Thanks Jim...finally a voice of reason. The SHORT game absolutely rules but in this country we're still bowing down to the European way (Spain not included).

    I can't count how many times the ball is booted aimlessly downfield by our defenders and especially Tim Howard who of course perfected punting the ball from the masters of it, the English.

  9. Felix Moyano, August 12, 2010 at 10:06 a.m. more thing. Did you see Jonathan Spector holding on to dear life when Neymar attacked him on the flanks? Here is where BB must take some responsibility and make changes during the game. Why not have Spector switch positions with Bocanegra in the middle? Neymar had Spector twisting and turning more than a Oklahoma was hilarious.

  10. beautiful game, August 12, 2010 at 10:31 a.m.

    Shows how 'deep' the USMNT roster is...a couple of new faces and the vets played the usual 20-30 minutes before going into second gear...taking the pitch and wearing the national colors should be an inspiring moment whether it's a friendly or meaningful game. That lack of mentality is the first problematic area to be addressed...if u don't show up for 90-minutes, u are off the squad.

  11. Angie Wallace, August 12, 2010 at 11:02 a.m.

    Jim Elmore has it right. The times when we did manage to get possession, there was no help and so we couldn't retain it.
    I just started playing soccer, but it's an adult squad, so no coach. But my inclination is that it's more the players than the coach. Granted, Bradley should step in with some supplemental motivation when the guys run out, but they're the ones not playing. They shouldn't need to be told how to put pressure on, or how to act like they want to be playing. I love Howard, but pulling him out was a good move, lest the score have reflected Brazil's true dominance as Gardner suggested.

  12. Theodore Eison, August 12, 2010 at 1:13 p.m.

    So, first you say we need to include more Latin elements, then you combine the names of Omar Gonzalez and Hercules Gomez into one. You exemplify overwhelming hypocrisy, Mr. Gardner.

  13. Dirk Sanders, August 12, 2010 at 2:27 p.m.

    US Soccer needs to make a change, and hire Klinsmann as the US soccer coach. If you agree, let your voice be heard, and sign the petition! (Link Below)

  14. Everson Maciel, August 12, 2010 at 2:51 p.m.

    This Brazilian team will be the best team Brazil ever had. USA had no chance on this game. Brazil played a wonderfull possesion game and the USA game kept playing the same 4-4-2 the England, who has not won a world cup since 1966, plays. Brazil just played great soccer with short passes and skills. That is the way Spain won the World Cup. When are we changing the mentality os soccer in this country? We have to go for skills over the strenght and direct soccer that we try. We should bring a South American coach. Scolari would be a perfect fit.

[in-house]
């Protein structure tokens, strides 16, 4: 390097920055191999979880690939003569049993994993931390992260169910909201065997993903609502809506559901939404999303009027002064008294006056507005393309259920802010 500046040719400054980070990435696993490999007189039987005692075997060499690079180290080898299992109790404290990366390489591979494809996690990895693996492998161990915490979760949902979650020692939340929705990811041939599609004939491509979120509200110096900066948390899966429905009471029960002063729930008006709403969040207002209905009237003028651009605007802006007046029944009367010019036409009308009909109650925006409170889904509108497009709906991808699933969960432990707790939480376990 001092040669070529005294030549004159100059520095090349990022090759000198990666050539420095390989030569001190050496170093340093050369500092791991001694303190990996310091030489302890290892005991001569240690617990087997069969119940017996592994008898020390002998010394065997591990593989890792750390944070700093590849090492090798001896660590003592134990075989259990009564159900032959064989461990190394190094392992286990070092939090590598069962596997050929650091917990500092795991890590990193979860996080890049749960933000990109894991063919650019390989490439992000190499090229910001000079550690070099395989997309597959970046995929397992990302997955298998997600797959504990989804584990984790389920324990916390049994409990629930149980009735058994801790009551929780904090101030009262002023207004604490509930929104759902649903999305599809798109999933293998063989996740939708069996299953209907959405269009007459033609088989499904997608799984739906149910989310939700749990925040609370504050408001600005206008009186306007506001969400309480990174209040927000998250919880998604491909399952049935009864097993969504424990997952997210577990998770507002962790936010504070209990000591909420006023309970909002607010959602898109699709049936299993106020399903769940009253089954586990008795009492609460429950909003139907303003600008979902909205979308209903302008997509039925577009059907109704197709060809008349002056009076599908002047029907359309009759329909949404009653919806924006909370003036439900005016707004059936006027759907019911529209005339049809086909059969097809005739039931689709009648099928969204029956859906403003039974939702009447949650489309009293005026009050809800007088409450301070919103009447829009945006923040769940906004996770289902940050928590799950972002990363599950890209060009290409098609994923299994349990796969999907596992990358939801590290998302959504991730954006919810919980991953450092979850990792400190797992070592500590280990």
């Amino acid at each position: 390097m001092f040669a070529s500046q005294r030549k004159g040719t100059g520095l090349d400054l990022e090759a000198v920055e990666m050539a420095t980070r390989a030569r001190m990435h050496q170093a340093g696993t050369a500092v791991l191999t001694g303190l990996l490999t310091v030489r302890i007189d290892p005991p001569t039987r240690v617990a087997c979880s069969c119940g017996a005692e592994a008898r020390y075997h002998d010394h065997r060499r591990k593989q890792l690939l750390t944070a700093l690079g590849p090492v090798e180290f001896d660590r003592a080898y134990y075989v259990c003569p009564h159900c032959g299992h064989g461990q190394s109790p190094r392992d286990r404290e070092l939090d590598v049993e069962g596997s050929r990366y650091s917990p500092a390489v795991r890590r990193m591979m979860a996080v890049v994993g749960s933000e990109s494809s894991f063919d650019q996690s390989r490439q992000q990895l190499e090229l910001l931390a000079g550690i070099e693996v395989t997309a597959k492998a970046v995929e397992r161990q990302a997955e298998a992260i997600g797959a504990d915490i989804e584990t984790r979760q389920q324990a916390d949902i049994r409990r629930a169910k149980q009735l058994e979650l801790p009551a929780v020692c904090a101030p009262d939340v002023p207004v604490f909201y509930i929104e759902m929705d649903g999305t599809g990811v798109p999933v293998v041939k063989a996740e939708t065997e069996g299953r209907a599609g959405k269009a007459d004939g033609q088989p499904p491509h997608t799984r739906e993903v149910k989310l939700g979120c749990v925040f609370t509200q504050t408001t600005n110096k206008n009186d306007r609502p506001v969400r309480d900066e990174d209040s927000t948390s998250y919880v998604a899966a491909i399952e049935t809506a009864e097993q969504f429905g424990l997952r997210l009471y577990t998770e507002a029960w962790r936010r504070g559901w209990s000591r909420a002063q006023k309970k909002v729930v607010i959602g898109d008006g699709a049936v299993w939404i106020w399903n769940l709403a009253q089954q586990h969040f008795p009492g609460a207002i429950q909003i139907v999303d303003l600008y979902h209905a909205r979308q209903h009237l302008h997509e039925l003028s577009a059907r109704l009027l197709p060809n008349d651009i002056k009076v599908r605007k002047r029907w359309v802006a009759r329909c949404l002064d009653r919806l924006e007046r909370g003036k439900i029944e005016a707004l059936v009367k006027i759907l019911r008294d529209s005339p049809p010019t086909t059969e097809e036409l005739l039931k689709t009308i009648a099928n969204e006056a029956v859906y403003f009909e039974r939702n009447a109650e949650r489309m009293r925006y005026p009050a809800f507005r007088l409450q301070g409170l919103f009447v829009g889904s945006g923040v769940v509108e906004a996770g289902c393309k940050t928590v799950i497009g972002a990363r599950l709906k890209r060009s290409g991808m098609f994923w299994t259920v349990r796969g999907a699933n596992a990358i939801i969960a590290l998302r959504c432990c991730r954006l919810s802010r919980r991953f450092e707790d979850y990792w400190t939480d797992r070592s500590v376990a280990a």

15. Roberto Avey, August 12, 2010 at 6:14 p.m.

    I'm not sure if a different USA squad could have changed the outcome of this loss, maybe at minimum a different squad could have made the game, "NOT SO ONE SIDED."Also, a coach makes a big difference Brazil 2010 World Cup" VS the current "Brazil team." Regarding, (USA formation), 4-4-2, straight forward play, BIG, FAST, STRONG forwards? 4 defenders, two of whom can't come out passing (Spector - Bornstein vs Andre Santos - Dani Alves) Hey BB look at these little crappy offensive minded players...David Villa is small, Tevez is small, Neymar is small, Messi tiny, Romario small, Bebeto small- Maybe America's idea of soccer is wrong? Your telling me in ALL of America (3.2 mil) we can't find a soccer player who can hold and dribble the ball up front? REALLY!!! For some reason I doubt that.... I'm sure there are some small kids out there, who are slow and are playing soccer, and who haven't matured yet (like Messi)....that are being disregarded as we speak! But, the big fast kid gets all the playing time!

  16. Paul Bryant, August 13, 2010 at 6:31 p.m.

    Oliver, to your point about Klinsman, he understands quite well that the future of US soccer will depend on developing current youth players now. The critical 14-18 year old age group is where the stars of the next couple of WC's will be developed. Klinsman wants to control the pipeline of players so he will have something to work with in 2014 and 2018. I should also add that though this reach into the youth ranks, Klinsman can possibly change the soccer philosphy, tactics, and technical style of future USMNT's.